Corporate Disciplinary Action

What steps are taken before terminating an employee?

How are corrective measures taken?

Does the employee have the right to appeal disciplinary decisions? Why or why not? If so, how does the appeal process work? If not, how will disagreements over disciplinary decisions be mediated?

Does one style work better than the other for a specific industry, job function, or level? Please explain.

What legal factors are considered upon termination? What ethical factors are considered?

Verbal Warning: A verbal warning is more serious than a verbal caution. An employee will be given a verbal warning when a problem is identified that justifies a verbal warning or the employee engages in unacceptable behavior during the period a verbal caution is in effect. Verbal warnings are documented and placed in the employee’s personnel file and will remain in effect for [specify time (e.g., three months)].

3. Written Warning: A written warning is more serious than a verbal warning. A written warning will be given when an employee engages in conduct that justifies a written warning or the employee engages in unacceptable behavior during the period that a verbal warning is in effect. Written warnings are maintained in an employee’s personnel file and remains in effect for [specify time (e.g., three months)].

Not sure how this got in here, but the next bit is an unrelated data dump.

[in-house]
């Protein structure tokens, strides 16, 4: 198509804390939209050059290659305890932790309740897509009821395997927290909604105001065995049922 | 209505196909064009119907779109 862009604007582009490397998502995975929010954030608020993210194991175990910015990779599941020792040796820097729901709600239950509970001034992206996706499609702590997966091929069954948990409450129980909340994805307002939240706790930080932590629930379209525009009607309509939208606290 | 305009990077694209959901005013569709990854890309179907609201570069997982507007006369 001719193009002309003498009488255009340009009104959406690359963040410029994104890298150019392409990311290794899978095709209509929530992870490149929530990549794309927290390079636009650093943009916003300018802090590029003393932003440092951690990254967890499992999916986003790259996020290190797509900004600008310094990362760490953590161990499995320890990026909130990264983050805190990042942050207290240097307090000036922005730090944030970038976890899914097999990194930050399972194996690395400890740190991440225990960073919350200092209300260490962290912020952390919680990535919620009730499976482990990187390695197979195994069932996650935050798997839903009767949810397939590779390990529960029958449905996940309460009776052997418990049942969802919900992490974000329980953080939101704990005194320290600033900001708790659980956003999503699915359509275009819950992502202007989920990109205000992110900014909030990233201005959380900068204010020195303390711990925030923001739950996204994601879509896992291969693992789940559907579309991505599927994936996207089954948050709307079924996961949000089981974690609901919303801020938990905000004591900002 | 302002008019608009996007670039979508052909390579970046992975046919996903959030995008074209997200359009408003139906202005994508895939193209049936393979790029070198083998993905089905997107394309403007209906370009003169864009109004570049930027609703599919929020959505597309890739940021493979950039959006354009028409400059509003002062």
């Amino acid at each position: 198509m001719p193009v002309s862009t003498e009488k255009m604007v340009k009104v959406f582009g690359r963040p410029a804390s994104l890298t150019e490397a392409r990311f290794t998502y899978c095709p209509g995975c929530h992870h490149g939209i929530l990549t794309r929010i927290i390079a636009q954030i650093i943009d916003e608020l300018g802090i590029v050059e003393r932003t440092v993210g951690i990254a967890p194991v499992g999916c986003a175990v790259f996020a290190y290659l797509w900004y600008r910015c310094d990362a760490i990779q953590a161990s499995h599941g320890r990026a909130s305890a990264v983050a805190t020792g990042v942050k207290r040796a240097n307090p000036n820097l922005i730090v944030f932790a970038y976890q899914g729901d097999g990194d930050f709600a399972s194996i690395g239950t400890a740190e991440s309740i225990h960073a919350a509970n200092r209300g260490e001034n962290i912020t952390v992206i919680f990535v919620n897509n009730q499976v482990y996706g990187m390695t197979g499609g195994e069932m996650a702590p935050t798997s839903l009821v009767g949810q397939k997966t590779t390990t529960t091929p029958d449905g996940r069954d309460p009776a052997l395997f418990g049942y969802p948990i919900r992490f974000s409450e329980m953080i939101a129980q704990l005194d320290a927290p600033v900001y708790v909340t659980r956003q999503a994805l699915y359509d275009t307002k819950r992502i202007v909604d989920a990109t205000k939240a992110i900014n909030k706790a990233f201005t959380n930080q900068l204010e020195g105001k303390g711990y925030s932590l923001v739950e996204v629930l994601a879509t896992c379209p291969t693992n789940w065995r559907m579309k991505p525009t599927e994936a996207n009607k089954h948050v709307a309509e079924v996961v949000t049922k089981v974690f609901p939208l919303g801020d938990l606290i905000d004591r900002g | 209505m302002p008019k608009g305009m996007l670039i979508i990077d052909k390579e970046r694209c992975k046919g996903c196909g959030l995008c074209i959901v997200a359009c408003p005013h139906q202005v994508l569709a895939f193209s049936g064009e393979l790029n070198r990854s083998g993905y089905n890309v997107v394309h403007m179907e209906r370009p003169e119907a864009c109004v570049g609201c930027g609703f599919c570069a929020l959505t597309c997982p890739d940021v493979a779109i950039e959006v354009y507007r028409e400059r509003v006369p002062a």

4. Suspension: A suspension without pay is more serious than a written warning. An employee will be suspended when he or she engages in conduct that justifies a suspension or the employee engages in unacceptable behavior during the period that a written warning is in effect. An employee’s suspension will be documented and, regardless of the length of the suspension issued, will remain in effect for [specify time (e.g., three months)].

Onyango, G. (2017). Organizational disciplinary actions as socio-political processes in public organizations. Public Organization Review, , 1-22. doi:

Corrective action is a process of communicating with the employee to improve behavior or performance after other methods such as coaching and performance appraisal have not been successful.

All employees are expected to meet performance standards and behave appropriately in the workplace. The goal is to guide the employee to correct performance or behavior by identifying the problems, causes and solutions, not to punish the employee.

In general, corrective action should be progressive, beginning with the lowest severity action before employing actions of more severity. Any formal corrective or disciplinary action must follow the principles of “Just Cause“. 

Disciplinary or corrective action in the workforce are oftentimes difficult but they are also necessary. Corporate action plan is the process communicate to employees on the actions taken when improper behavior occurs. Corporations have standards and policies. Employees are expected to meet company standards and policies, as well as behave in accordance with those standards in the workplace. The goal of a corrective plan is not to punish employees but to keep them aligned with company policies and protect the integrity of the organization. Corporations are responsible or adopting their own plan and aligning that with company goals.